2017 Stanford OHNS Basic and Translational Research Report

Overview

Last year was another highly successful year for the Research Division. It is very obvious that our department’s research scope has grown far beyond the initial focus on inner ear regeneration. The latitude of projects cover:  surgical simulation, improving audiologic training for patients, immune response to cancer, advanced imaging, African elephant communication, novel non-ototoxic aminoglycoside antibiotics, stem cells, hair cell regeneration, voice disorders, hair cell mechano-transduction, synaptic and neural coding of sound information, as well as the impact of tobacco advertising – just to name a few.  Clinical work has been focusing quite a bit on adapting principles of precision medicine, where patient-specific information is more and more taken into account.  Of course, the core of the basic research group remains the goal of finding a cure for hearing loss and we are happy to report that fundraising for the Stanford Initiative to Cure Hearing Loss (hearinglosscure.stanford.edu) has been at the highest level since we started the initiative a couple of years ago.  Funding through grants from federal and other entities continued to grow for the 11th year in a row.  The number of grants towards research stands at a record number of 68.  Productivity remains high and the quality of work has been recognized by many of our peers as outstandingly strong.

All faculty members who maintain an active endeavors have provided updates on their work and these updates are provided in the following pages.  This report highlights basic and translational research in the department.  Departmental faculty also contribute a sizable volume of clinically focused research.

Nikolas Blevins

CardinalSim – Development of a Virtual Surgical Rehearsal Platform

The CardinalSim research team, led by Nikolas Blevins and Kenneth Salisbury, continues to develop a platform to enable surgeons to rehearse complex cranial base surgical procedures based on preoperative anatomic imaging data.  The primary hypothesis driving this project is that surgical outcomes will improve if surgeons are able to explore relevant anatomic data in an intuitive and surgically-relevant manner, prior to undertaking actual surgery.  Clinicians currently have access to a wealth of preoperative imaging data (including both CT and MRI data) which are routinely examined only across-sectional abstractions of the complex 3-dimensional anatomic configurations they represent.  The “CardinalSim” platform (http://med.stanford.edu/cardinalsim.html) addresses this, by allowing surgeons to load interact with clinical imaging data using haptic (touch) interfaces and stereoscopic displays (1).  By exploring relevant anatomic relationships in a safe environment, the surgeon can be better prepared for otherwise unexpected challenges, thereby potentially minimizing risks.

Over the last year, our team has confirmed that surgical trainees using the workstation are capable of replicating key steps in a variety of temporal bone surgical procedures (2).  The confirmation of our ability to accurately produce and display the surgically-relevant details that guide the course of a procedure is a critical step in validating our approach.  Also this year, we completed a study demonstrating that the use of the simulation workstation in conjunction with actual anatomic dissections in a surgical laboratory could increase trainee confidence in performing experience-appropriate challenging segments of otologic surgery (3).  This confirms that anatomy-specific rehearsal in our virtual environment can augment preparation for actual dissections.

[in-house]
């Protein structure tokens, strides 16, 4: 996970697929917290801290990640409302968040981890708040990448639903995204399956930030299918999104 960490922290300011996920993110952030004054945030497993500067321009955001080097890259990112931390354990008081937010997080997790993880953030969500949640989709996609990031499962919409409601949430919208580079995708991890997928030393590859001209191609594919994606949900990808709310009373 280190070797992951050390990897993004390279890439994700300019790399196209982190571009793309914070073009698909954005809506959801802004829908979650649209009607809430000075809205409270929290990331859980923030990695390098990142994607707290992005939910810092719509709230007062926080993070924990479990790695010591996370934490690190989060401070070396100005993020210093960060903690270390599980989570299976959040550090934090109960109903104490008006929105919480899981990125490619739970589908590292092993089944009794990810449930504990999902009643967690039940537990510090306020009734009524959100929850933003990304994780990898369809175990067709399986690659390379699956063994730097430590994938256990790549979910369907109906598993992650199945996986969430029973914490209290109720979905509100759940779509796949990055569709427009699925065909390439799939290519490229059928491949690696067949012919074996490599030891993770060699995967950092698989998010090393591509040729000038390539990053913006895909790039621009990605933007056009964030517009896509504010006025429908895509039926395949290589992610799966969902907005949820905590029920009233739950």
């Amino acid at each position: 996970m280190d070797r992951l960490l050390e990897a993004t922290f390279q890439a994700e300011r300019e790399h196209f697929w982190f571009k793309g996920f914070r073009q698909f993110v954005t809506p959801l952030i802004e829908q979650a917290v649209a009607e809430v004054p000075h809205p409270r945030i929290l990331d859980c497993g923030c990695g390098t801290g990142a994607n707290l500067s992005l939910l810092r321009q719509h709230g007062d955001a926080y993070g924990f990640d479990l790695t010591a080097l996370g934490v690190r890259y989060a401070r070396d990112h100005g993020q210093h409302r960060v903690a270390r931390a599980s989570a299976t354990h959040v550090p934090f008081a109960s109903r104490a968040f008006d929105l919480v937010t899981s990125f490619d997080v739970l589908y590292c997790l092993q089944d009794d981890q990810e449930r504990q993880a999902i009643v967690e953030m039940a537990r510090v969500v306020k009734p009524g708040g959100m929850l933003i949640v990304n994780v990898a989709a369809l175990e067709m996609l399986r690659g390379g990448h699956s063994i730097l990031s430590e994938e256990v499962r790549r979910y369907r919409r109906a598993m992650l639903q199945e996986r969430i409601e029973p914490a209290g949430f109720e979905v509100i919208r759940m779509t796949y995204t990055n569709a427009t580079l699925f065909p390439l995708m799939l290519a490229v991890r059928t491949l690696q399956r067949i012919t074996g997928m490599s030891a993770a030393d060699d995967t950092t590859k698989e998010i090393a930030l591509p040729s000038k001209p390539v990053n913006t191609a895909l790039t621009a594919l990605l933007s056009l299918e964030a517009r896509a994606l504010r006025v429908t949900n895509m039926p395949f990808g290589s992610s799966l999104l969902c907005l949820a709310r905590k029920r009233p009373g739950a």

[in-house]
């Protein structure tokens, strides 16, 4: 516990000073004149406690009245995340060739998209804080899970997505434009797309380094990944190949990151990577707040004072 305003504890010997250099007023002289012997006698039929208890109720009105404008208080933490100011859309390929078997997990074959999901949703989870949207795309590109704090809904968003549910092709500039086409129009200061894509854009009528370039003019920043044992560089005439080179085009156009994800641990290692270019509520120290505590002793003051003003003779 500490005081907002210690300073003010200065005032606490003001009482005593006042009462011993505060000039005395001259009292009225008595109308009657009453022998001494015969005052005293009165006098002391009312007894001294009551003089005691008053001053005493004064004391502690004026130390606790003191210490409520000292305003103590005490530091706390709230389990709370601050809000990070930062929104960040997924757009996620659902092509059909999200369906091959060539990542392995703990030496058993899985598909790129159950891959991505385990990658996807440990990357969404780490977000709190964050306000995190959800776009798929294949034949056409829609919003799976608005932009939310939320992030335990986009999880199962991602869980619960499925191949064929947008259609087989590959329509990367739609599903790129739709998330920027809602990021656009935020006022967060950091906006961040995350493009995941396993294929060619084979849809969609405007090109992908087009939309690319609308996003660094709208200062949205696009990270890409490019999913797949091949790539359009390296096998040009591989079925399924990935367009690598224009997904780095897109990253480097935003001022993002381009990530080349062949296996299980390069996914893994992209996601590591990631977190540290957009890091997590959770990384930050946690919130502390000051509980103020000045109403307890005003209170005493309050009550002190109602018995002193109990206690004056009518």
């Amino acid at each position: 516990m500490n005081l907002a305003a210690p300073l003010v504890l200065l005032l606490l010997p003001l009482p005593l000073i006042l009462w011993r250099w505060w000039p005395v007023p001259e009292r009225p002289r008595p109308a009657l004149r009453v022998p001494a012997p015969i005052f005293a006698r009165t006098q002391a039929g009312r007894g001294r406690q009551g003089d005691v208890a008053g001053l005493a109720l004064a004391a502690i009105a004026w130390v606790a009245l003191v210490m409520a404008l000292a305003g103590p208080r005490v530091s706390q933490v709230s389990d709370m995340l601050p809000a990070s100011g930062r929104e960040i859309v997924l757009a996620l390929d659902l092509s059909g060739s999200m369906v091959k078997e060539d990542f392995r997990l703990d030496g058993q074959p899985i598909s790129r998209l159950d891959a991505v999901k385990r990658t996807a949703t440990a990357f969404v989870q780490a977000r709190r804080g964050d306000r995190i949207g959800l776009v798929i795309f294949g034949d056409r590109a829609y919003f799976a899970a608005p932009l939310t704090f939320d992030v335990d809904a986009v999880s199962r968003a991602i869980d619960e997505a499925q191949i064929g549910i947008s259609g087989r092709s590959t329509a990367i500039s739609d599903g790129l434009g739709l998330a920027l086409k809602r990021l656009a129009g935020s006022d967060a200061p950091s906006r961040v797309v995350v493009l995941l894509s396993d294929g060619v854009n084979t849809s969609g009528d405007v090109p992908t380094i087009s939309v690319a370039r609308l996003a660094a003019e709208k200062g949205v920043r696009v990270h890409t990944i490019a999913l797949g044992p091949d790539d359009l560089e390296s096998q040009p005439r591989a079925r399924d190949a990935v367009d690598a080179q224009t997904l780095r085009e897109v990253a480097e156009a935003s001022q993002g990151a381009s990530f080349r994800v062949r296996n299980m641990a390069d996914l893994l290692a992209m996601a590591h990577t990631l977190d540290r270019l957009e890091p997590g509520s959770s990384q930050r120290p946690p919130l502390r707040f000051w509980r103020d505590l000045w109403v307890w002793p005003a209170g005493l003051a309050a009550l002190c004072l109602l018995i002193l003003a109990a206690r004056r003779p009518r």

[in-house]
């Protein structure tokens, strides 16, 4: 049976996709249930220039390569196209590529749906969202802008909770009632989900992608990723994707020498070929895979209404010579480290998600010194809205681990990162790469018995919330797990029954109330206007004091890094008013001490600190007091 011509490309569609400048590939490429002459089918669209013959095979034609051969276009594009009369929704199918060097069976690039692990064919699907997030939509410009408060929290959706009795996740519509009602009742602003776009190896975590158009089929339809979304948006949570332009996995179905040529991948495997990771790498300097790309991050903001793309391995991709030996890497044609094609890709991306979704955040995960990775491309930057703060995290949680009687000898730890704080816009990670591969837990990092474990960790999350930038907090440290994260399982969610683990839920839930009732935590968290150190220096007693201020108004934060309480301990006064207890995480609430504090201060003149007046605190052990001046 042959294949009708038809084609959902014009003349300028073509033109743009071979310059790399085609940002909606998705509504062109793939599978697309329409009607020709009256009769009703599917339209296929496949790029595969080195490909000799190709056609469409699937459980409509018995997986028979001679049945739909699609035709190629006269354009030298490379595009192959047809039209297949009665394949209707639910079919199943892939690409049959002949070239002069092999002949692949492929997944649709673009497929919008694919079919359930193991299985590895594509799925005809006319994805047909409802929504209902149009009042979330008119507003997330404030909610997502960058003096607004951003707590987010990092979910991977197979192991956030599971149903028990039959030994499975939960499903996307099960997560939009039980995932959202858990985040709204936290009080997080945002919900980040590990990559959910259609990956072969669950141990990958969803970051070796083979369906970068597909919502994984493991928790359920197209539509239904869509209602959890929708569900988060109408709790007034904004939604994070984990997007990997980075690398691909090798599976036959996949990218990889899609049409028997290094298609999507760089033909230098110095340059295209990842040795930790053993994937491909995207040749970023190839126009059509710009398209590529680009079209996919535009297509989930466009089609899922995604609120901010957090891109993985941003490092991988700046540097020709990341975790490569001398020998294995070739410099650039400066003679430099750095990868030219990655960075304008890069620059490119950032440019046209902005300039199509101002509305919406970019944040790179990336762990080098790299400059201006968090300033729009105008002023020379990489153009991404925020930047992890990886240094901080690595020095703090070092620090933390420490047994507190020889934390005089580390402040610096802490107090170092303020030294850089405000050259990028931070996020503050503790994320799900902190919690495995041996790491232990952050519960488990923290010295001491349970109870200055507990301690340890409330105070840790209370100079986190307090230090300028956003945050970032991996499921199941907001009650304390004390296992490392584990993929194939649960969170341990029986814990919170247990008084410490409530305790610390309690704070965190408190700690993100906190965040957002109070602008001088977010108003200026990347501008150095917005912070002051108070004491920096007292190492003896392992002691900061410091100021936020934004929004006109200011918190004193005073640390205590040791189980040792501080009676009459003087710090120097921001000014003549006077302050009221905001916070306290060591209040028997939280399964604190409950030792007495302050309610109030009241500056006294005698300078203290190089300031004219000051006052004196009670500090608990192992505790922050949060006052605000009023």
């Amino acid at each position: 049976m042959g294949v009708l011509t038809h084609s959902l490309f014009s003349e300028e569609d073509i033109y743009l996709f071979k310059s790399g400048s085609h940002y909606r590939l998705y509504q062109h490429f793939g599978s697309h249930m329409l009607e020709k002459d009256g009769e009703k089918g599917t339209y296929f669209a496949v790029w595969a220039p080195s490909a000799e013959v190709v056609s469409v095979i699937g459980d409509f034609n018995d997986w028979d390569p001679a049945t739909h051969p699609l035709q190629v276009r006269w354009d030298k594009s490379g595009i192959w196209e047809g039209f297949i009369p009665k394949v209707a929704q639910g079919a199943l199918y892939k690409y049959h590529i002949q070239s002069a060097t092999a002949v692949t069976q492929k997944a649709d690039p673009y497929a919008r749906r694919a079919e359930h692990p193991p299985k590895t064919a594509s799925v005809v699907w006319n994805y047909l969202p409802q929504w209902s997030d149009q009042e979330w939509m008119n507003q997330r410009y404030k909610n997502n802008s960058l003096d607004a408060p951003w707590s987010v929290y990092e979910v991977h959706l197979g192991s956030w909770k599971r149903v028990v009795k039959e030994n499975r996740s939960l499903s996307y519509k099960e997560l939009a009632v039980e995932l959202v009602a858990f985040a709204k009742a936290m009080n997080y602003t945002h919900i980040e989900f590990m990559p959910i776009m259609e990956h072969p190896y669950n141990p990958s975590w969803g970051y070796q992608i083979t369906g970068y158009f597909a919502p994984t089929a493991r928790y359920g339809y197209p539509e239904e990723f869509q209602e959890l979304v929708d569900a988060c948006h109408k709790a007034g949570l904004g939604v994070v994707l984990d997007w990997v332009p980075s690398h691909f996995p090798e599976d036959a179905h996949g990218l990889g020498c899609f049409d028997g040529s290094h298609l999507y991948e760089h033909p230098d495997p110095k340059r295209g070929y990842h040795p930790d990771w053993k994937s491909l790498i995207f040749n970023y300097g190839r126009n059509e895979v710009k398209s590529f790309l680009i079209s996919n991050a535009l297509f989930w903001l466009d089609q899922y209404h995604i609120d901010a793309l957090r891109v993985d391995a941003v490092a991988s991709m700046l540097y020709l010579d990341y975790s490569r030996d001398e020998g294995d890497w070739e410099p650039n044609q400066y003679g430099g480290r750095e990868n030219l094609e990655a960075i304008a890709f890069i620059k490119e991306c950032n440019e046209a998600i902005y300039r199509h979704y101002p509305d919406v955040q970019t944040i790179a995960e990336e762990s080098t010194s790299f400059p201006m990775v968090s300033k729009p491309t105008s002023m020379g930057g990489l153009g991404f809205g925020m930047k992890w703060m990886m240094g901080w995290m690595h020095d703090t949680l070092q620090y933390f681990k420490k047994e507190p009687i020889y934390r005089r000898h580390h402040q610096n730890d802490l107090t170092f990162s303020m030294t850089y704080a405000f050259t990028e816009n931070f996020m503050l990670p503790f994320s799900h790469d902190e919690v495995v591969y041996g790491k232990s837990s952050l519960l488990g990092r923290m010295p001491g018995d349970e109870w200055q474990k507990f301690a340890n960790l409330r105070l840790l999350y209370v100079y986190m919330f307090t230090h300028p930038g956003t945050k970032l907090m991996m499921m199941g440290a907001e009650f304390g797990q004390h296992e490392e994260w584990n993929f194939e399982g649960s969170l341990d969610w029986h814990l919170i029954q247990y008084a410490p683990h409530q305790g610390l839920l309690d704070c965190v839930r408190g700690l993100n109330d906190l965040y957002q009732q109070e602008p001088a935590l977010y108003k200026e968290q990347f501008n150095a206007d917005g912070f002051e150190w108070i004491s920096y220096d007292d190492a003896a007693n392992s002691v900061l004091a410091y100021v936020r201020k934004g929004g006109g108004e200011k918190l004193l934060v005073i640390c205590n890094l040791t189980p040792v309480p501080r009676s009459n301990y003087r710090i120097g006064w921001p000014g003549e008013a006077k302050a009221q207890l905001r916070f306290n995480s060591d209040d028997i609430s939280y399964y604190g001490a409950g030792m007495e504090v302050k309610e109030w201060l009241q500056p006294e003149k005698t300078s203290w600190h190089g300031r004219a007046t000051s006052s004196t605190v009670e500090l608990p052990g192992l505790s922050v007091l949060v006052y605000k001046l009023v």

Plans for the coming year include the facilitation of collaborative rehearsal through a shared database of cases, the incorporation of physics-based sound and deformable tissues into the virtual environment, and the development of effective methods to optimally displaythe insights from rehearsalwithin the operation room.

 

  • Chan S, Li P, Locketz G, Salisbury K, Blevins NH. (2016). High-fidelity haptic and visual rendering for patient-specific simulation of temporal bone surgery. Computer Aided Surgery.DOI: 10.1080/24699322.2016.1189966
  •  Locketz GD, Lui JT, Chan, SK, Salisbury K, Dort JC, Youngblood P, Blevins NH. (2016). Replicating surgical procedures in patient specific virtual reality; presented at AAO/HNS Annual Meeting
  •  Locketz GD, Lui JT, Chan, SK, Salisbury K, Dort JC, Youngblood P, Blevins NH.  (Accepted 2016). Anatomy-specific virtual reality simulation in temporal bone dissection: impact on surgeon confidence and dissection performance. Otolaryngol Head Neck Surg.

 

Electrophysiology and the Classification of Auditory Stimuli

Our auditory electrophysiology research group has undertaken an investigating of non-invasive methods of assessing the efficacy of hearing restoration. We are using newclassification techniques of EEG data to determine if an individual with normal or altered hearing is able to differentiate between auditory stimuli. This approach may provide insights into the optimal means of presenting hearing signals to specific individuals, optimized for both their inner ears as well as their central auditory processing capacity. It is known that patients with hearing loss can respond quite differently to auditory signals. This is particularly the case for cochlear implant recipients in whom normal transduction of signals by the cochlea has been replaced by relatively few electrical contacts. These individuals oftenshow little ability to express the character of their experience – which is especially true for young children and those who have never experienced hearing. It is also clear that over time, such individuals can adapt and change in their response to stimuli, often being able to extract considerably more from the same signals.  We hypothesize that a method to extract electrophysiologic data from EEG signals will provide insights into how to best present signals to a cochlear implant user to provide prognostic data and also optimize ultimate outcomes. Our preliminary data establishing these techniques in normal hearing individuals has been quite promising, and will be presented at the next meeting of the Association of Research in Otolaryngology.